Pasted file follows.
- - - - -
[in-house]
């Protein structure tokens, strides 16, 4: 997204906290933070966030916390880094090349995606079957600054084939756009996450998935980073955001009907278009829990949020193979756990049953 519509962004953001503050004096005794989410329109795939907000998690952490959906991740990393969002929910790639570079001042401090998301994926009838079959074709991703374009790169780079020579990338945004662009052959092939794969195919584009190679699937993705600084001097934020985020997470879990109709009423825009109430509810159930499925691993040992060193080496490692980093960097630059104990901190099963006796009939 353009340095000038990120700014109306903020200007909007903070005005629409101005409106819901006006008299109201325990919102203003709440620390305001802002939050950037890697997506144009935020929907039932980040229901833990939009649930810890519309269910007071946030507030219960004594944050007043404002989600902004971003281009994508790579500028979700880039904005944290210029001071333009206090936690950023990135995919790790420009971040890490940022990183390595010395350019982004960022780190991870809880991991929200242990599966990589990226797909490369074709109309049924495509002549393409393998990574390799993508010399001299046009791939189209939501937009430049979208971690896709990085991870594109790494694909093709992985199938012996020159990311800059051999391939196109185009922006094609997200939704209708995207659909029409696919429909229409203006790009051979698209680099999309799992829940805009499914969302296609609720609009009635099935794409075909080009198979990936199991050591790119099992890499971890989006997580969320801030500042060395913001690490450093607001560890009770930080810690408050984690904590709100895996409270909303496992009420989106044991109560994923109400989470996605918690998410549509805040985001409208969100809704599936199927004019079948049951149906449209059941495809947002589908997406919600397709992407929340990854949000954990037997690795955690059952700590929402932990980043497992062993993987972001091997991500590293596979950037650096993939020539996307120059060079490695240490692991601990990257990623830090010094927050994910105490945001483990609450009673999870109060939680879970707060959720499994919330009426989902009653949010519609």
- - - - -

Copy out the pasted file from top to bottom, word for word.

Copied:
[in-house]
């Protein structure tokens, strides 16, 4: 997204906290933070966030916390880094090349995606079957600054084939756009996450998935980073955001009907278009829990949020193979756990049953 519509962004953001503050004096005794989410329109795939907000998690952490959906991740990393969002929910790639570079001042401090998301994926009838079959074709991703374009790169780079020579990338945004662009052959092939794969195919584009190679699937993705600084001097934020985020997470879990109709009423825009109430509810159930499925691993040992060193080496490692980093960097630059104990901190099963006796009939 353009340095000038990120700014109306903020200007909007903070005005629409101005409106819901006006008299109201325990919102203003709440620390305001802002939050950037890697997506144009935020929907039932980040229901833990939009649930810890519309269910007071946030507030219960004594944050007043404002989600902004971003281009994508790579500028979700880039904005944290210029001071333009206090936690950023990135995919790790420009971040890490940022990183390595010395350019982004960022780190991870809880991991929200242990599966990589990226797909490369074709109309049924495509002549393409393998990574390799993508010399001299046009791939189209939501937009430049979208971690896709990085991870594109790494694909093709992985199938012996020159990311800059051999391939196109185009922006094609997200939704209708995207659909029409696919429909229409203006790009051979698209680099999309799992829940805009499914969302296609609720609009009635099935794409075909080009198979990936199991050591790119099992890499971890989006997580969320801030500042060395913001690490450093607001560890009770930080810690408050984690904590709100895996409270909303496992009420989106044991109560994923109400989470996605918690998410549509805040985001409208969100809704599936199927004019079948049951149906449209059941495809947002589908997406919600397709992407929340990854949000954990037997690795955690059952700590929402932990980043497992062993993987972001091997991500590293596979950037650096993939020539996307120059060079490695240490692991601990990257990623830090010094927050994910105490945001483990609450009673999870109060939680879970707060959720499994919330009426989902009653949010519609």